To call Wheatland Bank’s expansion into the Tri-Cities a success would be an understatement.
“We budgeted for loan growth, but we didn’t anticipate this much loan growth,” said Sue Horton, president and CEO of Wheatland Bank and Chair of the Board.
[blockquote quote="People still want relationships, especially when times are tough." source="Sue Horton, president and CEO of Wheatland Bank" align="right" max_width="300px"]
Banks in Washington took a huge hit during the financial collapse, but Horton said the board saw an opportunity for the bank to prosper in the Tri-Cities.
“People still want relationships, especially when times are tough. Very few banks do what we do. We really invest in our relationships, spending a lot of time face-to-face with our customers, understanding the challenges they face and what keeps them awake at night,” Horton said.
Before committing to a location, Wheatland Bank invested resources in finding the right team leader, someone who knows the area and would garner a warm reception from customers.
“And all of a sudden we were introduced to Steve Lancaster,” said Horton, who connected with Lancaster through a mutual acquaintance. “The minute we met, we knew we had the leader we needed to venture into that area and have success. For Steve, it was really important for him to be with a bank that’s an ag bank. It’s just been a really good fit. Steve is really a community banker at heart.”
With Lancaster at the helm, Wheatland Bank opened in February 2015 at 9715 Sandifur Parkway in Pasco. Horton said Lancaster recruited an entire team of people, and many of his previous customers followed him when he made the move.
“It’s been the most successful branch we’ve ever opened. In and of itself, it’s produced record results for the bank,” Horton said, adding that in the state of Washington, banks of all sizes grew 8.5 percent last year, and banks of similar size nationwide grew 8.9 percent. “Our loan growth was up 36 percent. This was the highest percentage of loan growth in the entire state—no one else even came close. We’re at $350 million in total assets. And from our Pasco branch, we have $72.5 million in loans, so that kind of puts it in perspective.”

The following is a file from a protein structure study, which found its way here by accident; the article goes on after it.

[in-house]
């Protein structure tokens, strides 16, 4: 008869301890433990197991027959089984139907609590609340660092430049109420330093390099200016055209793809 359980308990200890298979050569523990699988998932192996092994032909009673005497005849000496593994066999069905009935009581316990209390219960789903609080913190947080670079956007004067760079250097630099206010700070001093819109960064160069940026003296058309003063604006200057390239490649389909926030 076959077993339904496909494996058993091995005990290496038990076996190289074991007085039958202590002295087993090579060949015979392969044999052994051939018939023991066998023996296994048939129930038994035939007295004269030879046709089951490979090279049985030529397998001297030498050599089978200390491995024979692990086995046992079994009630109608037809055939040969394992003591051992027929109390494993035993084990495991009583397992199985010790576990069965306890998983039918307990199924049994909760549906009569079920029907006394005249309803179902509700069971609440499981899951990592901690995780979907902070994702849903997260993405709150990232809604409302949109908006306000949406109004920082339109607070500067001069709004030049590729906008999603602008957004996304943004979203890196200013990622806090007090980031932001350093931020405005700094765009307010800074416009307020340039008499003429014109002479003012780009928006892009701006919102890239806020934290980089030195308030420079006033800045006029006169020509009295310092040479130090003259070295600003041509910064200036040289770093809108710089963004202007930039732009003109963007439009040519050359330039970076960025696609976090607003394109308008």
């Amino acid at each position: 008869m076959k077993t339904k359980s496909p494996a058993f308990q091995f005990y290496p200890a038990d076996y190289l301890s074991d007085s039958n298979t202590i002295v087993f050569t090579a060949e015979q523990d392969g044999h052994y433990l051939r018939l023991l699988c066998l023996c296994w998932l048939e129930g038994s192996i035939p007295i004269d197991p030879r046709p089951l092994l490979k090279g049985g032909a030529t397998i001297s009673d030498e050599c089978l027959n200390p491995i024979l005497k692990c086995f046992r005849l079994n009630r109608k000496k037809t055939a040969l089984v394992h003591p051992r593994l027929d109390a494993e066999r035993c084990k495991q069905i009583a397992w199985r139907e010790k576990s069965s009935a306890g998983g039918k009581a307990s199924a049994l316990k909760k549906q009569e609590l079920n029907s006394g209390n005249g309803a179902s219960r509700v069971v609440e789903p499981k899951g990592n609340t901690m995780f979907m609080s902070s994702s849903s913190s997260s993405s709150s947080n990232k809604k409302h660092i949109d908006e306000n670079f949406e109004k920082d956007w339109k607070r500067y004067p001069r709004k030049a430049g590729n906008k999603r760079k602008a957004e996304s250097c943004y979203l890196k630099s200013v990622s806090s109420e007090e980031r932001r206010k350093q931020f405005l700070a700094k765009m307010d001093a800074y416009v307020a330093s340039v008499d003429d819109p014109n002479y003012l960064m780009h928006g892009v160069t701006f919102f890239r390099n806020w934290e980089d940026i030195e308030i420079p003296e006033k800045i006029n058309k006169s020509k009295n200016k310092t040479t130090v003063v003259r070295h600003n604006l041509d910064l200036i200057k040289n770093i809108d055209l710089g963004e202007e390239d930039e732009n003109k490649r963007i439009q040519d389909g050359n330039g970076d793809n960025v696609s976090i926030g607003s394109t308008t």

Horton said it’s been a game changer for Wheatland Bank, which is headquartered in Spokane and has 14 full-service branches throughout Eastern and Central Washington. Wheatland Bank was formed in 1979 and has received a 5-Star Superior rating by Bauer Financial Inc. for more than 36 consecutive quarters.
Before joining Wheatland Bank 17 years ago, Horton worked in public accounting in Seattle. She moved to Spokane to work for McFarland and Alton—which has since been acquired by Moss Adams.
“That’s where I developed the banking expertise and practice for them,” said Horton, who was the partner in charge of the financials, auditing and consulting. “We had about 50 banks [as clients], and Wheatland Bank was used to working with me. When their CEO retired, they approached me. It was pretty visionary for a group of men to approach a woman.”
Horton was 37 at the time, and was one of the youngest CEOs in the nation to boot.
“U.S. Banker Magazine ranked me as one of the top 25 women in banking for five years in a row,” she recalled. “It was a wonderful networking and mentoring opportunity.”
She was a partner and owner in McFarland and Alton, and for her to walk away, Horton said she wanted to know Wheatland Bank wouldn’t be swallowed up by a larger company. That meant adopting a strategic plan to remain independent, as well as adding anti-takeover provisions and bylaws.
“That’s another layer of protection. This plan started in 1999, and in the midst of mergers and acquisitions, we do not have any plans to sell. Our plan is to remain independent and serve families and farmers and new communities we expand into,” she explained. “Really, when it comes right down to it, it’s about creating a plan where you can deliver shareholder value. We have over 400 shareholders, and primarily all from the markets we serve. Many have been shareholders since 1979.”
Despite its name, Wheatland Bank serves more than just agricultural businesses. Half of its portfolio is indeed ag-related; however, Horton said they do just as much in the commercial arena and want to provide commercial and residential lending to Tri-Cities residents as the bank continues to grow.
“We don’t have any specific dates or times when we’ll add another location. We’re still trying to catch our breath from all this growth,” she said. “Our number one goal is to give excellent service to these wonderful customers and do that in a way that is different than maybe other banks can deliver, with a human touch.”
Horton said a second Wheatland Bank would most likely be located in a different city. Pasco was chosen as the first location because it was well liked for its agricultural customer base.
“The [ag customers] prefer banking in Pasco rather than crossing the bridge,” she explained. “That was one of the objectives—give the customers what they were asking for. Our next location will more likely be Kennewick or Richland. In our five-year plan, that makes sense.”
For more information on Wheatland Bank, visit wheatlandbank.com.
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